Blake – That’s a good question. The kid thing is to me something that was always the most obvious ancient thing all humans do, and without this spiritual indoctrination into a tribe from an elder, maybe a goldsmith in India – I have a huge contingent of Indians that come down from Seattle with their infants, and the grandmas are always like “this should have already been done.” In Mexico the children don’t leave the hospital without their ears pierced. When I got invited to do the LBP thing in 2016 I thought this is perfect! The latino piercers are already living where the Mayan and Aztecs lived, this is already normal for them, and there is a good body of people who I know who pierce children in their studio all the time. When I got invited to do that people like Cody Vaughn were there. I did a head count at the end and asked how many piercers there had pierced a baby. Half the hands went up including his. Last time I checked he was the APP VP. I don’t know if he still is but that was 2016. I’m like, “ok, we’re on foreign soil so it must be ok to be more forward.” I was going down there when the organization was still under the American umbrella, until they decided they needed to embrace their own thing and be untethered from it. To me it seemed culturally correct. The class was great. I discussed the history of piercing children – I mean, I’ve pierced 20,000 kids in seventeen years. I know that’s more than anyone. I’m happy about it. I’m really proud of it. Isn’t a piercer’s job to save people from the gun at the mall? Anybody who’s been in the game for a minute has extracted a gun stud from a child’s ear – its nasty stuff. That was one of the first things we got down during the APP formation – no piercing guns. We use a disposable needle and an autoclave.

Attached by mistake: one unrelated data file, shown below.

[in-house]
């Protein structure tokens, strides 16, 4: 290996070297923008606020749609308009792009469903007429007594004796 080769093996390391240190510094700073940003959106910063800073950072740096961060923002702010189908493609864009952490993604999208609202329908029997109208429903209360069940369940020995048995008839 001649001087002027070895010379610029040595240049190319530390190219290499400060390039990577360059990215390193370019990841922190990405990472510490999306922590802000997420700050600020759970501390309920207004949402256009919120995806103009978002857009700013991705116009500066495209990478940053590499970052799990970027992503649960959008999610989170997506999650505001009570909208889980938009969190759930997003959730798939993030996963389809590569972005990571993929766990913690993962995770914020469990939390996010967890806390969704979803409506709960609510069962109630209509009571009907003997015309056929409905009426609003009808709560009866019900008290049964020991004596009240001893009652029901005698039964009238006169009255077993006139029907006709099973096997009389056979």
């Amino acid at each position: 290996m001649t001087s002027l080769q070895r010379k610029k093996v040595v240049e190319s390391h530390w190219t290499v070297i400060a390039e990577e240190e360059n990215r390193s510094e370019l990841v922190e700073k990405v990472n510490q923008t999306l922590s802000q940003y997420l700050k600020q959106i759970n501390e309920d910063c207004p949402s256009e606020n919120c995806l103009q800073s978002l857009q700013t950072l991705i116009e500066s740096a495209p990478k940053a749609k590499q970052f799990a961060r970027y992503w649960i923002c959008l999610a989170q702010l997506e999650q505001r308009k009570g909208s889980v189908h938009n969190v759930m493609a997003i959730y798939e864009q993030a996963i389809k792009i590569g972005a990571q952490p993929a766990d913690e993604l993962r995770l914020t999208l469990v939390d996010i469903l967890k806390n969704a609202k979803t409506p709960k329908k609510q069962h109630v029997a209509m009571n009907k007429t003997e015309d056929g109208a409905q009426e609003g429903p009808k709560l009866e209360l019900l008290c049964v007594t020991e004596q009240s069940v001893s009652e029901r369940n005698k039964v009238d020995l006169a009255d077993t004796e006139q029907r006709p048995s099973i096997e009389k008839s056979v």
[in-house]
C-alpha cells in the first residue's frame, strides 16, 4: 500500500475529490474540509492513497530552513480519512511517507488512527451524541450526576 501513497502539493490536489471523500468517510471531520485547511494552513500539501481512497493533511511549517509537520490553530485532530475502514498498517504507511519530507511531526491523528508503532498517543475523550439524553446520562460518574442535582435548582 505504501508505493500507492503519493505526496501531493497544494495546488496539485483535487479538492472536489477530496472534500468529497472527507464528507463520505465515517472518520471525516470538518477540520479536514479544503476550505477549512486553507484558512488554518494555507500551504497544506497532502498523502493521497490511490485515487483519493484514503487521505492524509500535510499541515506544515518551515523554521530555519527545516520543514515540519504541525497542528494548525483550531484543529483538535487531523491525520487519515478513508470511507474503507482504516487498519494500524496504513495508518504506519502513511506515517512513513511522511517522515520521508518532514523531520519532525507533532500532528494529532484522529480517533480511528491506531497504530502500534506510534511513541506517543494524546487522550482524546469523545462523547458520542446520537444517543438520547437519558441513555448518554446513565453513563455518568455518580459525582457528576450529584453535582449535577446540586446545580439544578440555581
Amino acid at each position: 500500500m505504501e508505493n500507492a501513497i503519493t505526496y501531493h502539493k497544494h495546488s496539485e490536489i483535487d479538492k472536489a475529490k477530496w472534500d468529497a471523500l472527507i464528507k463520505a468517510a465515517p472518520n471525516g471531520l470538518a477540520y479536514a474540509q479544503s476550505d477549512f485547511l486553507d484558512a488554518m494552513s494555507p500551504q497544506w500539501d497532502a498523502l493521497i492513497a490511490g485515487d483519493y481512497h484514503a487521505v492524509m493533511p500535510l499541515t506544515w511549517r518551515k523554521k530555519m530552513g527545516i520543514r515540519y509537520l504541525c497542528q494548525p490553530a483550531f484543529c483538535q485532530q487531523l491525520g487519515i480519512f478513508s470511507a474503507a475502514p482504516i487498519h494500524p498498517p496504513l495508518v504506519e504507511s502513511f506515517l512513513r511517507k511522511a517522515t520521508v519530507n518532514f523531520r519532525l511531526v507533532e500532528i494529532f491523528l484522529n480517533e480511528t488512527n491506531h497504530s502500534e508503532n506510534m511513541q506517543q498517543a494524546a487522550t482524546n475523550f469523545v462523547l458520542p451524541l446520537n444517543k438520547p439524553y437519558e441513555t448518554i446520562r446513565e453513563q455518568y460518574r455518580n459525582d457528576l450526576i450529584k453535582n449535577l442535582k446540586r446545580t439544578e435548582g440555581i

Ari – I would be willing to bet there’s a decent chunk of piercers who do pierce babies but the culture of fear prevents us from getting a good idea of what that number really looks like. No one wants to risk digital castration from the online “cool kids.” They just aren’t as confident or insulated as you are. That sense of fear – do you feel like its always been there since the community grew past three studios?